(First published in The Dominion Post, May 30.)
WHATEVER else you might think of Sue Bradford, she sticks to her principles. You have to respect her for walking away in disgust from the Internet-Mana pantomime.
Who, other than the most gullible, is going to believe these two parties have genuine shared concerns? They are united only by rank opportunism.
Hone Harawira needs access to Kim Dotcom’s bank account, while Herr Dotcom seems driven by a personal grudge against John Key and a need for political friends who might help him avoid extradition. These are hardly a sound basis for a credible political party.
In his desperation to make the merger look honourable, Harawira argues that Internet access is a pressing issue for young Maori. This is a convenient but very recent conversion. When I last looked, digital access wasn’t even mentioned on the Mana website.
The $200,000 that Dotcom reportedly put into the Internet Party [note: since this column was written, we've learned the sum is $3 million] is a far more likely explanation for Harawira’s enthusiasm. But at least he had the decency to grin cheekily when he admitted coveting his new ally’s resources. Like Winston Peters, he often gives the game away by grinning when he knows no one is fooled.
Unfortunately a mischievous grin can’t disguise the truth that this alliance is a cynical exploitation of a deeply flawed electoral system. Theoretically at least, there is a possibility that Internet-Mana will end up in a classic tail-wags-dog position of power that bears no relationship to its voter support.
What’s more, the two parties have undertaken to review their relationship six weeks after the election. So if they get into Parliament, all bets will be off. Take that, suckers.
The best we can hope for is some entertainment as the inherent tensions boil to the surface and Internet-Mana blows up like Krakatoa. How long, for example, before Mana office-holder John Minto – a conviction politician in the Bradford mould – spits the dummy? He can only fool himself for so long that the merger is in the best interests of the proletariat.
Even on their own, far- Left parties such as Mana have a glorious history of disembowelling themselves. Who knows what bloody mayhem could result when the hard-core Left hitches itself to a wholly incompatible ally like the Dotcom party?
* * *
MY FELLOW columnist Joe Bennett has written in these pages about his irritation at the tone of phony familiarity adopted by marketers in their sales pitches. I think I know what he means.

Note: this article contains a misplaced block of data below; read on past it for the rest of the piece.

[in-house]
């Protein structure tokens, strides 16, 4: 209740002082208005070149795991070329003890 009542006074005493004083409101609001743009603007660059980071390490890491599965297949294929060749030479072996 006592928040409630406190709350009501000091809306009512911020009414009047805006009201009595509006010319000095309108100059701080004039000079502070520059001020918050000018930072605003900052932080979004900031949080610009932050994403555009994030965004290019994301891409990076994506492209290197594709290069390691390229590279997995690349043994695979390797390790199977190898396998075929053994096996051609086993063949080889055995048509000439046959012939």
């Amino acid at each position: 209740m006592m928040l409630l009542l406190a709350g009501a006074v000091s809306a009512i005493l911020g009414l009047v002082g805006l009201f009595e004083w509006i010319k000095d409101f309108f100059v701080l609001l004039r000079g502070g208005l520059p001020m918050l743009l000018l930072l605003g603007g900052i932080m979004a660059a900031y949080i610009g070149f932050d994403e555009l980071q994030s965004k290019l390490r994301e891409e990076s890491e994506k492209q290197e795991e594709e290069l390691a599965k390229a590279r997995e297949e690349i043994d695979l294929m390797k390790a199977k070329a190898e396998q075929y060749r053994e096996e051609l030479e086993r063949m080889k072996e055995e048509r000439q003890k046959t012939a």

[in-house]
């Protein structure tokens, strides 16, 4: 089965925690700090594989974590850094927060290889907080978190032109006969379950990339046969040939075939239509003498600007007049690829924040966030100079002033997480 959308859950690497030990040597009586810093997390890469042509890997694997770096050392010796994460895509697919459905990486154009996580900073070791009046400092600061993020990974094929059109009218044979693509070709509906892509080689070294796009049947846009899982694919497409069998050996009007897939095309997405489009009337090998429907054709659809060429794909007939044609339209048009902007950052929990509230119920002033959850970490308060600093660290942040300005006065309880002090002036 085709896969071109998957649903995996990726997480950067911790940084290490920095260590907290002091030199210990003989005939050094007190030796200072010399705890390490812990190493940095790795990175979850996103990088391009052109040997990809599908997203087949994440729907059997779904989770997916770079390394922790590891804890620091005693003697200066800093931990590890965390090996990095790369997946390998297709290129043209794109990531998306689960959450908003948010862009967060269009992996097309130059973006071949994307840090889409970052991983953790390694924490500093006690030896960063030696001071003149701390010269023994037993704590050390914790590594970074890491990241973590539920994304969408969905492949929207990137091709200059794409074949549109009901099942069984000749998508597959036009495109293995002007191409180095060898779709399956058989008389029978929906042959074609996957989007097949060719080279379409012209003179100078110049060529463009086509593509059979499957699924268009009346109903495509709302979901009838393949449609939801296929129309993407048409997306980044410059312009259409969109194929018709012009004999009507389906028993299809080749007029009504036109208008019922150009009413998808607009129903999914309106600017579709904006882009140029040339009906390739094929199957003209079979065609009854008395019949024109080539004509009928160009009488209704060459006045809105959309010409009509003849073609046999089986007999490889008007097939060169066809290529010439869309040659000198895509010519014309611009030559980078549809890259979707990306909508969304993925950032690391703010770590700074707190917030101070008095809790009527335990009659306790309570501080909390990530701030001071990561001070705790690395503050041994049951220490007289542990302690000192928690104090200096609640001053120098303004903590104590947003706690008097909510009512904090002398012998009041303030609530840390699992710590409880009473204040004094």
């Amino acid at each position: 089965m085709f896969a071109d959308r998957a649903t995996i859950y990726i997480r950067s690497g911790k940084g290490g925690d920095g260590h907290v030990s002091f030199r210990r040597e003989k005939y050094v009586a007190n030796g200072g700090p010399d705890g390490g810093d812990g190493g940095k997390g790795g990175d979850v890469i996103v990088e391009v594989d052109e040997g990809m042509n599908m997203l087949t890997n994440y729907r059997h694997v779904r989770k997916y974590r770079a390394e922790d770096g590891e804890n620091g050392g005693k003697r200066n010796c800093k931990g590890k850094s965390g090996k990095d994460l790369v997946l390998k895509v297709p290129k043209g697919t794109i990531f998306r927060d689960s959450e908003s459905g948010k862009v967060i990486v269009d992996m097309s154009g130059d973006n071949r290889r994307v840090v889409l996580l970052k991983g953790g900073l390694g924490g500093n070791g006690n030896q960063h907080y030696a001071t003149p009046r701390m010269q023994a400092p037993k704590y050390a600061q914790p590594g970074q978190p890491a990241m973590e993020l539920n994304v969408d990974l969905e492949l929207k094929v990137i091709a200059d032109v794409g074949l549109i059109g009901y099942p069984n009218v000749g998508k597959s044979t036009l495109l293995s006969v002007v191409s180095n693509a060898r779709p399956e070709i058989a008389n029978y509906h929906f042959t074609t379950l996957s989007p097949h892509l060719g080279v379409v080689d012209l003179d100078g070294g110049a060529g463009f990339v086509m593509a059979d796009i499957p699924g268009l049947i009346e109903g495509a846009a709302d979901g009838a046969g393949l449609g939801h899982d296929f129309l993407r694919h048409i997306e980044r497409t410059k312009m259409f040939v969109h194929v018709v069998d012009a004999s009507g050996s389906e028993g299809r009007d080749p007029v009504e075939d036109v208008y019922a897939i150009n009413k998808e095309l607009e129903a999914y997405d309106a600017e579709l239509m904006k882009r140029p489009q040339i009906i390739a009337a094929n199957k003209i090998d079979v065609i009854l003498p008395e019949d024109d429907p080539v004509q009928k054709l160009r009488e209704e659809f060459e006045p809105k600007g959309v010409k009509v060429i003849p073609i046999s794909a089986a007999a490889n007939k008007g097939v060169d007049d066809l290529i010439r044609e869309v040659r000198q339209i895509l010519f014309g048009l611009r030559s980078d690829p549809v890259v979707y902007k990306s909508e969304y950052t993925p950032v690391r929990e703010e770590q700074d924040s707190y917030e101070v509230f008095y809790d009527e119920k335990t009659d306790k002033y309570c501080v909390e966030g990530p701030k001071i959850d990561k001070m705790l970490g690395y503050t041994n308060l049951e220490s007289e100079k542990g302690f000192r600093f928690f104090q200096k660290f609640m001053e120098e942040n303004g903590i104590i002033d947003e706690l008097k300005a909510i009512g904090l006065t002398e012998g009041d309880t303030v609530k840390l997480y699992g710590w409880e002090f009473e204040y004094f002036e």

A few weeks ago I received a card from Telecom announcing its proposed name change. It began with the words “Hey there”, which is the type of fatuous greeting you might expect from a cashier at Starbucks.
Genesis periodically sends me emails with the subject line “Let’s chat”, apparently unaware that a chat is a two-way dialogue that requires consent from both parties. Other companies begin their promotional messages with the words “Hi guys”, at which point I stop reading.
A common marketing misjudgment, one guaranteed to raise older people’s hackles, is the presumption that customers are happy to be addressed by their first names.
Members of the generation that was brought up to address each other as “Mr” or “Mrs”, at least until invited to do otherwise, are affronted when employees in the bank or insurance company, who are usually young enough to be their grandchildren, assume the right to call them “Joe” or “Mary”.
Most are too polite to say anything, but quietly grit their teeth in resentment.
The problem, of course, is that corporate marketing departments are run by Generation X-ers who assume that older customers will be flattered to be addressed as if they are teenage airheads.
I’m waiting for a bright young marketing graduate to send me an email with the introductory words, “Hey, dude”. It can only be a matter of time.
* * *
BIG GOVERNMENT is now so all-pervasive that many people find it hard to imagine life without it.
That was evident from a recent minor party leaders’ debate on TV3’s The Nation, in which ACT leader Jamie Whyte was treated as some sort of freak - or possibly even a traitor - for daring to suggest that New Zealanders don’t need constant intervention from the state in every aspect of their lives. This is clearly a dangerous heresy.
Only days later, Dr Whyte got a similar going-over from Guyon Espiner on Morning Report. It seems we’ve all become so accustomed to the smothering influence of Big Government – even to the extent of deciding whether we should have children – that we can’t comprehend any alternative.
Dr Whyte, of course, believes the state should get out of our lives, save for a few essential functions. It’s an idea worth exploring, but you get the impression that for a lot of people, it’s just too scary.